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Mr. MACK. Mr. President, I want to take this opportunity to alert my colleagues that I plan to introduce a major bill dealing with terrorism as soon as we return next year.

This country and this Congress have come to a critical juncture, Mr. President, in determining how we will respond to continuing acts of terrorism perpetrated on innocent Americans around the world. We have come to the point where we, as legislators, must lay aside partisan politics and join together to make the tough decisions which are necessary if we are to protect American lives.

Terrorism is not only a crime against humanity, it is an act of war. It is an act of armed aggression and a serious threat to this country's national security. Mr. President, it is time we begin to treat terrorism as we would any other act of war directed against the United States.

Unfortunately, even after some of the most horrifying acts of terrorism imaginable against innocent Americans abroad, the United States has repeatedly found itself without any means of recourse or action. Such is the terrain of this new battlefield, Mr. President, that terrorists have been able to effectively use and hide behind international law to carry out these reprehensible acts and still have the relative sanctuary offered by a handful of rogue countries more than willing to allow their territory to be used as a base of aggression against the United States.

President Reagan once warned terrorists that `they could run, but they could not hide.' Sadly, however, events have proven that after committing acts of terror, the perpetrators have repeatedly disappeared only to reemerge later in a country willing to provide safe haven to the terrorists. These countries, which often go beyond offering sanctuary and provide logistical support or even coconspire in the acts of terror, shelter these killers by hiding behind international laws that guarantee that country's right of sovereignty.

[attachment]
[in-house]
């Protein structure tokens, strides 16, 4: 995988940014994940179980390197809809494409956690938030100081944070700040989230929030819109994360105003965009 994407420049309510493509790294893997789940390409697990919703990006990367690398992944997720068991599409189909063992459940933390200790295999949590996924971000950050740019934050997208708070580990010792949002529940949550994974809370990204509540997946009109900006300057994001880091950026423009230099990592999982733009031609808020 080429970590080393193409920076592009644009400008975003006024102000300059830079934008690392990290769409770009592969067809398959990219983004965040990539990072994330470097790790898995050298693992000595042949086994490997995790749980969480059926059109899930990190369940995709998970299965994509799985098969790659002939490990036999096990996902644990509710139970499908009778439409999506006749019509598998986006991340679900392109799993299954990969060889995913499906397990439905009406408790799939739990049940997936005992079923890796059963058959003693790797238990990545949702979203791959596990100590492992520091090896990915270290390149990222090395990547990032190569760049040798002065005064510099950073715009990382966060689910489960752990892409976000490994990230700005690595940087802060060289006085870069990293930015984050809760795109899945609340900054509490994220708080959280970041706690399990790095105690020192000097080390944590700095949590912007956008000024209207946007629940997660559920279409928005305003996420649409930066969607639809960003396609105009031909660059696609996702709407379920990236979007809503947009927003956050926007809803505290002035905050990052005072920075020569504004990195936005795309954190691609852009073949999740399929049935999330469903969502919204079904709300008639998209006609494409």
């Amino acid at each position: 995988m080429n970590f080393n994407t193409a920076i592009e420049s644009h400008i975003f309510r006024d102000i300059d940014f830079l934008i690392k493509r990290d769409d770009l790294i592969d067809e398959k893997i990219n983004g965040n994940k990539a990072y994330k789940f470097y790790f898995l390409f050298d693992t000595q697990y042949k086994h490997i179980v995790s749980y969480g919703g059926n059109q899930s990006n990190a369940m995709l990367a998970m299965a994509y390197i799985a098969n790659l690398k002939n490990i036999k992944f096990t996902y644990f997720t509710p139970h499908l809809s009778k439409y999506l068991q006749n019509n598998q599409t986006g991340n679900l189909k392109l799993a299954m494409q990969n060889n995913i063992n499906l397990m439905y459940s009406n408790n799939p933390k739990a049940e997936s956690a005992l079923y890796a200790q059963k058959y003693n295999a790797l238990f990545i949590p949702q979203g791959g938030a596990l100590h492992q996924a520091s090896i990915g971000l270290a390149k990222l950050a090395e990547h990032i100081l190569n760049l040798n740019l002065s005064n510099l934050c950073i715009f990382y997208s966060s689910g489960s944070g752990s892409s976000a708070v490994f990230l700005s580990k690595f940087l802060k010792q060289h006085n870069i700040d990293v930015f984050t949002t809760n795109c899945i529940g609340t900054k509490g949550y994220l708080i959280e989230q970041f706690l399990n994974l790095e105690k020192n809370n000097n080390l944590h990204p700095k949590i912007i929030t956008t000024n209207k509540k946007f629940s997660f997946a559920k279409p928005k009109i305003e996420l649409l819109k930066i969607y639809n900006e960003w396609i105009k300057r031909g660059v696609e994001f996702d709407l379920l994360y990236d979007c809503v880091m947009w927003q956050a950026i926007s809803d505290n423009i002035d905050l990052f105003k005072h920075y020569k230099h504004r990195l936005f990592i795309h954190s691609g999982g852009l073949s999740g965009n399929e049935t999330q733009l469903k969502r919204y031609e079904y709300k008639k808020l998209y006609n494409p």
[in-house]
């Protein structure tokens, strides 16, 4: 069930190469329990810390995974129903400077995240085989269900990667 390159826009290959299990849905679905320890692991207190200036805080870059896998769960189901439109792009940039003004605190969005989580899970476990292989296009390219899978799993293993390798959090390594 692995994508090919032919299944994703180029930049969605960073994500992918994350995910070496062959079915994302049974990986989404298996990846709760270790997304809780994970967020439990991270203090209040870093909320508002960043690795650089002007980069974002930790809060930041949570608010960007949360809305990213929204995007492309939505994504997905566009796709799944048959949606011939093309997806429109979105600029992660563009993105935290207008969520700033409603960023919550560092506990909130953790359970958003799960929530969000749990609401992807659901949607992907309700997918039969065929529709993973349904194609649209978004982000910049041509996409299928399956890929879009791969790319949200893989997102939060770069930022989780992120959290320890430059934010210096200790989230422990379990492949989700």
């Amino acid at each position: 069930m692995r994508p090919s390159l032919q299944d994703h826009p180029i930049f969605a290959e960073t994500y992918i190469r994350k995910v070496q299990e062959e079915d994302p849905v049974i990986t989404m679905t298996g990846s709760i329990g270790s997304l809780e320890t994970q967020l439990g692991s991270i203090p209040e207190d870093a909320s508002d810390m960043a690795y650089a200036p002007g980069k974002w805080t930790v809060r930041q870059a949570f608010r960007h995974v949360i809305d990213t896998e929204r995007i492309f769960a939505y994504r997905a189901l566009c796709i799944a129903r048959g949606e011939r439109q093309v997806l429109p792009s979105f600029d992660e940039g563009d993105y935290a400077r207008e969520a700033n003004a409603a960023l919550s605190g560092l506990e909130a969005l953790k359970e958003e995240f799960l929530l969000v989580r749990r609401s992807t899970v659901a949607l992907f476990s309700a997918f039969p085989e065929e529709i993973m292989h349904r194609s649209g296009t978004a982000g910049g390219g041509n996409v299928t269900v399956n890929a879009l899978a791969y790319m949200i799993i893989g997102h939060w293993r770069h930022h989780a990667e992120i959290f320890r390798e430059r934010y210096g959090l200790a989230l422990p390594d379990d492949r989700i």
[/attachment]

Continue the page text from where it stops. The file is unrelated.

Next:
Requests to these countries to extradite these terrorists are usually ignored. Obligations to arrest and prosecute these terrorists under international law agreements are not carried out. Some of these countries not only shelter these criminals of humanity, they welcome them as heroes. Mr. President, many of us remember the Black September terrorists after murdering the Israeli athletes in Munich being welcomed triumphantly in Libya by Colonel Qadhafi.

In fact, Mr. President, terrorism has provided radical organizations and countries a popular means to carry out acts of aggression against the United States with almost near impunity. I would quote the legal advisor to the Secretary of State who said in a speech to the Army Judge Advocate School in May 1989 that `international law is too often used to serve terrorists and their objectives.'